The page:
March 24, 2012, 7:01 AM — Want to publish a book? You can either kill a bunch of trees, or get with the 2010s and publish it as an ebook.
If you haven't noticed already, ebooks are no longer a niche market. As of June 2011, ebook reader adoption had reportedly hit 25% in the United States, with the market growing at a phenomenal 169% year over year. Today, most new releases are being published in ebook format.
An ebook can provide your small business a real competitive advantage by giving you instant credibility and visibility in the marketplace.
Unfortunately, the ebook sales market is fragmented. Publishing an ebook means working directly with numerous companies, each with its own formats, rules, and quirky systems. While Amazon is the clear leader, both Apple and Barnes & Noble have solid user bases for their respective devices. Industry watchers generally believe that Amazon holds about a 60% share of ebook sales, while Barnes & Noble has 30% and Apple claims the remaining 10%, with a smattering of other services filling in the cracks.
As a budding publisher, you will need to prepare your book for at least those three platforms. I'll walk you through the process here.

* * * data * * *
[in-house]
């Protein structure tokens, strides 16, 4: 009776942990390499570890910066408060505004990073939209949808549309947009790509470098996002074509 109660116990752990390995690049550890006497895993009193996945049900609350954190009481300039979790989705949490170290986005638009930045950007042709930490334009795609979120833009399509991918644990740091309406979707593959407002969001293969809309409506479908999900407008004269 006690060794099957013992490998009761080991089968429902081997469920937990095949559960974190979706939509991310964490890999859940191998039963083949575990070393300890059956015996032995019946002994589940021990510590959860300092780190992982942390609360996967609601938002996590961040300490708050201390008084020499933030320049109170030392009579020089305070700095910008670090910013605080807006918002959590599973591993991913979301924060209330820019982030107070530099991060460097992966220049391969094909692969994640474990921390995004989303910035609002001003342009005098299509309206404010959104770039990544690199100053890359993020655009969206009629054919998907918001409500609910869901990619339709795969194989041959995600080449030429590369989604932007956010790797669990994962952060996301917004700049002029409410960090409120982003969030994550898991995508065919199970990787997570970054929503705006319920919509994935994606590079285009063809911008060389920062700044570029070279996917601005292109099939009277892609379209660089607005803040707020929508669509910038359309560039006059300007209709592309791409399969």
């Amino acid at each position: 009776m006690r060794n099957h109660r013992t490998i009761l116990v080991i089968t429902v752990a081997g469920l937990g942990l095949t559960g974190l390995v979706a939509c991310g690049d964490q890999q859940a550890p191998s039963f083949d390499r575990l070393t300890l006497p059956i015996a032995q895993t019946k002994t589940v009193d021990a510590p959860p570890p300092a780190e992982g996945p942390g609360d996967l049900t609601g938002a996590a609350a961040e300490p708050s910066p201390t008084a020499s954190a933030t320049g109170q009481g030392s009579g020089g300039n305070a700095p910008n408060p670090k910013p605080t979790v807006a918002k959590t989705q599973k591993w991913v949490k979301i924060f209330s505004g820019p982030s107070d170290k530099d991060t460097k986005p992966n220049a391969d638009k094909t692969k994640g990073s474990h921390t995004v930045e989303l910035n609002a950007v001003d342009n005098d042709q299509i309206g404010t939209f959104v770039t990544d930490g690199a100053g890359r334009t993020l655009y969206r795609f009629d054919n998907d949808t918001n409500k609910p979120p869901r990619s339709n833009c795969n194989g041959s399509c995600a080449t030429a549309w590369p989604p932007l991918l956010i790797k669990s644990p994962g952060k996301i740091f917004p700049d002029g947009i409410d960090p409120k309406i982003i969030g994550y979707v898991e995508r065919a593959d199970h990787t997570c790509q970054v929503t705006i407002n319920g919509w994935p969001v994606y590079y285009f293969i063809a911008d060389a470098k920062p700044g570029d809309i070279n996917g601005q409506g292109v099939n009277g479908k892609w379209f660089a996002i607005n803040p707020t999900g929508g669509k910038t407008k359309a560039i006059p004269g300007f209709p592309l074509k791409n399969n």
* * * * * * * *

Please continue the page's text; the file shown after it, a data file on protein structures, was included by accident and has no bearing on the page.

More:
I have a couple of ebooks on the market, but for the past few years they've been available only for Kindle. To create these tips, I went through the republication of Five Stars! (my manual for aspiring film critics) on all of the major platforms.
Prepare for E-Publishing
Before you even create your Amazon or B&N account, here's how to get ready for your career as an e-publisher.
Start with the book: First, write a book. That's hard enough, but putting your book into an ebook-friendly format is almost as complicated, because each ebook seller has its own rules on everything from illustrations to indentation to the way bullet points work. Amazon's "Formatting" Q&A forum has over 3000 threads in it.